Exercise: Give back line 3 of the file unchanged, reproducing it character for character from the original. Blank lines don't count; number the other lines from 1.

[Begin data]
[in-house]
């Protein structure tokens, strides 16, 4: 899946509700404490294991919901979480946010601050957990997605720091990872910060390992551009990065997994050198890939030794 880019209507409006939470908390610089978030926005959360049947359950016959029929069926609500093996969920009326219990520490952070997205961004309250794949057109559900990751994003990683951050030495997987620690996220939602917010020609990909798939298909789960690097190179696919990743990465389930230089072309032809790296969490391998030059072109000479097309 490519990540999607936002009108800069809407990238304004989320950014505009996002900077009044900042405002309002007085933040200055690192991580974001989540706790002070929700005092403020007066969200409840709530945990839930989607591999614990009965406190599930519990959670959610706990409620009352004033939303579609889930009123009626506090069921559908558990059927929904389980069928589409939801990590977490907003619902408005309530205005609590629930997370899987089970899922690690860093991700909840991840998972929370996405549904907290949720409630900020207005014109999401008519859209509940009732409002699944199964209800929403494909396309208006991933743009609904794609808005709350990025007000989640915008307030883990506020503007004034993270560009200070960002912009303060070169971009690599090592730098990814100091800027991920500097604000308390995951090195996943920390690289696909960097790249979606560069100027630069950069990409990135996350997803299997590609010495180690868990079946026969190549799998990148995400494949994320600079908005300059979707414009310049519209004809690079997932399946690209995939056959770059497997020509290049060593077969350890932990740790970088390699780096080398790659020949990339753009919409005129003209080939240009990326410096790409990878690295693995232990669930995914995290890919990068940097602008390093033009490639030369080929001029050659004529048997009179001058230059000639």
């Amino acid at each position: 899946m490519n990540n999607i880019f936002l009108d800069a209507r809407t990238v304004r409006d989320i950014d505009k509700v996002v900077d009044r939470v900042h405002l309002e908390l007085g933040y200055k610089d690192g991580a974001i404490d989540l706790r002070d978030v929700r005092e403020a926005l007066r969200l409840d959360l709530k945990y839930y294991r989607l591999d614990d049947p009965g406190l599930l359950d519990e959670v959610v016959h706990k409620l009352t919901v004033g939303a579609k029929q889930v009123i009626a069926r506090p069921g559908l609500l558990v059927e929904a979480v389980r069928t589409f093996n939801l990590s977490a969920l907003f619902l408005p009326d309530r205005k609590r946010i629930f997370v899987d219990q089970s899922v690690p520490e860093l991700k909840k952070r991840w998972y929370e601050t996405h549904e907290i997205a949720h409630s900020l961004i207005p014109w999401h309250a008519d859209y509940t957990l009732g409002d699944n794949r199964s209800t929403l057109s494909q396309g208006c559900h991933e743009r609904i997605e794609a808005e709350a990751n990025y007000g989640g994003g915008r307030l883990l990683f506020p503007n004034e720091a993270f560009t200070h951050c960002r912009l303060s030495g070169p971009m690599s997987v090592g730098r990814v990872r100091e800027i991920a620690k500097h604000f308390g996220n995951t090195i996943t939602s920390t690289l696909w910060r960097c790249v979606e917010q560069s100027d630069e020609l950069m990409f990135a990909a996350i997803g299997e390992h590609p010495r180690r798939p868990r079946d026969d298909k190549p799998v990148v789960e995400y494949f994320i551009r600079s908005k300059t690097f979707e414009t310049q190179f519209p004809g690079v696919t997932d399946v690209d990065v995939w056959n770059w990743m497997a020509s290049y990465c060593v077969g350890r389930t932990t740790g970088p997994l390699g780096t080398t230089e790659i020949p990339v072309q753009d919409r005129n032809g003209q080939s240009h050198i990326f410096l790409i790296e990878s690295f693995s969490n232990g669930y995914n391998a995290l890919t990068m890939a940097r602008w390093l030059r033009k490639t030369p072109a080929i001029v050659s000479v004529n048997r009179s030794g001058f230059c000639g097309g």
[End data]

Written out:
């Amino acid at each position: 899946m490519n990540n999607i880019f936002l009108d800069a209507r809407t990238v304004r409006d989320i950014d505009k509700v996002v900077d009044r939470v900042h405002l309002e908390l007085g933040y200055k610089d690192g991580a974001i404490d989540l706790r002070d978030v929700r005092e403020a926005l007066r969200l409840d959360l709530k945990y839930y294991r989607l591999d614990d049947p009965g406190l599930l359950d519990e959670v959610v016959h706990k409620l009352t919901v004033g939303a579609k029929q889930v009123i009626a069926r506090p069921g559908l609500l558990v059927e929904a979480v389980r069928t589409f093996n939801l990590s977490a969920l907003f619902l408005p009326d309530r205005k609590r946010i629930f997370v899987d219990q089970s899922v690690p520490e860093l991700k909840k952070r991840w998972y929370e601050t996405h549904e907290i997205a949720h409630s900020l961004i207005p014109w999401h309250a008519d859209y509940t957990l009732g409002d699944n794949r199964s209800t929403l057109s494909q396309g208006c559900h991933e743009r609904i997605e794609a808005e709350a990751n990025y007000g989640g994003g915008r307030l883990l990683f506020p503007n004034e720091a993270f560009t200070h951050c960002r912009l303060s030495g070169p971009m690599s997987v090592g730098r990814v990872r100091e800027i991920a620690k500097h604000f308390g996220n995951t090195i996943t939602s920390t690289l696909w910060r960097c790249v979606e917010q560069s100027d630069e020609l950069m990409f990135a990909a996350i997803g299997e390992h590609p010495r180690r798939p868990r079946d026969d298909k190549p799998v990148v789960e995400y494949f994320i551009r600079s908005k300059t690097f979707e414009t310049q190179f519209p004809g690079v696919t997932d399946v690209d990065v995939w056959n770059w990743m497997a020509s290049y990465c060593v077969g350890r389930t932990t740790g970088p997994l390699g780096t080398t230089e790659i020949p990339v072309q753009d919409r005129n032809g003209q080939s240009h050198i990326f410096l790409i790296e990878s690295f693995s969490n232990g669930y995914n391998a995290l890919t990068m890939a940097r602008w390093l030059r033009k490639t030369p072109a080929i001029v050659s000479v004529n048997r009179s030794g001058f230059c000639g097309g």